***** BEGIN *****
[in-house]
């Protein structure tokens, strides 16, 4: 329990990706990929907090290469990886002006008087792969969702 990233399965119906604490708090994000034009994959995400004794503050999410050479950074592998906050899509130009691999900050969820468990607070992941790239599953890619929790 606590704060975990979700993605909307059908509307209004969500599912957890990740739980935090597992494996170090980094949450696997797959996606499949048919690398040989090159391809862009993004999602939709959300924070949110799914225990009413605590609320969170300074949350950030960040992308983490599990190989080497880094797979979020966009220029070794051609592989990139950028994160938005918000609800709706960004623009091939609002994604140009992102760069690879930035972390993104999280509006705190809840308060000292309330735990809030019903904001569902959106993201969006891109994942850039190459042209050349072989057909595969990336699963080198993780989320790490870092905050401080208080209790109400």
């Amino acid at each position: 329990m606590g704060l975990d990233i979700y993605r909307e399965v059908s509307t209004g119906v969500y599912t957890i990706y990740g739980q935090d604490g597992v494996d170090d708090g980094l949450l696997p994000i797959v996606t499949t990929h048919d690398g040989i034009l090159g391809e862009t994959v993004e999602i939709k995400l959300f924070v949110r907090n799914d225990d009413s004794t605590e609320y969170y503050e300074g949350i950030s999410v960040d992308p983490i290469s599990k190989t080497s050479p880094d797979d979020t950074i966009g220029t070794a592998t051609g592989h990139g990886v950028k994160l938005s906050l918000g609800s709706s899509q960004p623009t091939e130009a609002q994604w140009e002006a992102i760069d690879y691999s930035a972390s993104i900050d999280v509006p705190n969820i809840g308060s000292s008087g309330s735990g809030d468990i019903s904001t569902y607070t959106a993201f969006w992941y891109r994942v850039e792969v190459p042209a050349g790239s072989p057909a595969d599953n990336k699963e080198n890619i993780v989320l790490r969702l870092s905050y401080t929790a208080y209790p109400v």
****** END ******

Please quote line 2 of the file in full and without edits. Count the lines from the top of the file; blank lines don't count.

């Protein structure tokens, strides 16, 4: 329990990706990929907090290469990886002006008087792969969702 990233399965119906604490708090994000034009994959995400004794503050999410050479950074592998906050899509130009691999900050969820468990607070992941790239599953890619929790 606590704060975990979700993605909307059908509307209004969500599912957890990740739980935090597992494996170090980094949450696997797959996606499949048919690398040989090159391809862009993004999602939709959300924070949110799914225990009413605590609320969170300074949350950030960040992308983490599990190989080497880094797979979020966009220029070794051609592989990139950028994160938005918000609800709706960004623009091939609002994604140009992102760069690879930035972390993104999280509006705190809840308060000292309330735990809030019903904001569902959106993201969006891109994942850039190459042209050349072989057909595969990336699963080198993780989320790490870092905050401080208080209790109400």